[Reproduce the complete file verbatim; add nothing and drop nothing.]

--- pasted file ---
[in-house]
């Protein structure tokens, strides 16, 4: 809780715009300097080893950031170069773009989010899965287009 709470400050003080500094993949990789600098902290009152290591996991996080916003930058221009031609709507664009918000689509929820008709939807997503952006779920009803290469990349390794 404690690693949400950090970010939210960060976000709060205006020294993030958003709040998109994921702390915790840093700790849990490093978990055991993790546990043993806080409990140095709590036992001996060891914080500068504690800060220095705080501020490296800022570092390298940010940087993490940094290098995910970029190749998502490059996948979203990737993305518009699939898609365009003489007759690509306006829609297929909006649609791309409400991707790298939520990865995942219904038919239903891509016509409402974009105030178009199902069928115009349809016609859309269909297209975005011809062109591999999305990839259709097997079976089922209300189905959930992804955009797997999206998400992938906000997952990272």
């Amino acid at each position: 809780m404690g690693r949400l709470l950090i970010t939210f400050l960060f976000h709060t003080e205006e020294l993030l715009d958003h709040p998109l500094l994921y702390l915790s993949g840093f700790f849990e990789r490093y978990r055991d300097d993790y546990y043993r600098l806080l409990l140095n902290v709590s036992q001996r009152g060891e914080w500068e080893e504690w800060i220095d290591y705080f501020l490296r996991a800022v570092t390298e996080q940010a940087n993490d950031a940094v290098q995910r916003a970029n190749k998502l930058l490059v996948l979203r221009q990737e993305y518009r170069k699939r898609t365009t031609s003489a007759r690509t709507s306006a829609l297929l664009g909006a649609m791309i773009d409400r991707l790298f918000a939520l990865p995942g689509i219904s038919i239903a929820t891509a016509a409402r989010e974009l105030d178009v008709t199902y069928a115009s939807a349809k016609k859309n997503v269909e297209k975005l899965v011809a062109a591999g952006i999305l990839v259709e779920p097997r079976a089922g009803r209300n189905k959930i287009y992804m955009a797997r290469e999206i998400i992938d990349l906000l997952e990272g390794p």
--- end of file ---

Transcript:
[in-house]
């Protein structure tokens, strides 16, 4: 809780715009300097080893950031170069773009989010899965287009 709470400050003080500094993949990789600098902290009152290591996991996080916003930058221009031609709507664009918000689509929820008709939807997503952006779920009803290469990349390794 404690690693949400950090970010939210960060976000709060205006020294993030958003709040998109994921702390915790840093700790849990490093978990055991993790546990043993806080409990140095709590036992001996060891914080500068504690800060220095705080501020490296800022570092390298940010940087993490940094290098995910970029190749998502490059996948979203990737993305518009699939898609365009003489007759690509306006829609297929909006649609791309409400991707790298939520990865995942219904038919239903891509016509409402974009105030178009199902069928115009349809016609859309269909297209975005011809062109591999999305990839259709097997079976089922209300189905959930992804955009797997999206998400992938906000997952990272």
């Amino acid at each position: 809780m404690g690693r949400l709470l950090i970010t939210f400050l960060f976000h709060t003080e205006e020294l993030l715009d958003h709040p998109l500094l994921y702390l915790s993949g840093f700790f849990e990789r490093y978990r055991d300097d993790y546990y043993r600098l806080l409990l140095n902290v709590s036992q001996r009152g060891e914080w500068e080893e504690w800060i220095d290591y705080f501020l490296r996991a800022v570092t390298e996080q940010a940087n993490d950031a940094v290098q995910r916003a970029n190749k998502l930058l490059v996948l979203r221009q990737e993305y518009r170069k699939r898609t365009t031609s003489a007759r690509t709507s306006a829609l297929l664009g909006a649609m791309i773009d409400r991707l790298f918000a939520l990865p995942g689509i219904s038919i239903a929820t891509a016509a409402r989010e974009l105030d178009v008709t199902y069928a115009s939807a349809k016609k859309n997503v269909e297209k975005l899965v011809a062109a591999g952006i999305l990839v259709e779920p097997r079976a089922g009803r209300n189905k959930i287009y992804m955009a797997r290469e999206i998400i992938d990349l906000l997952e990272g390794p």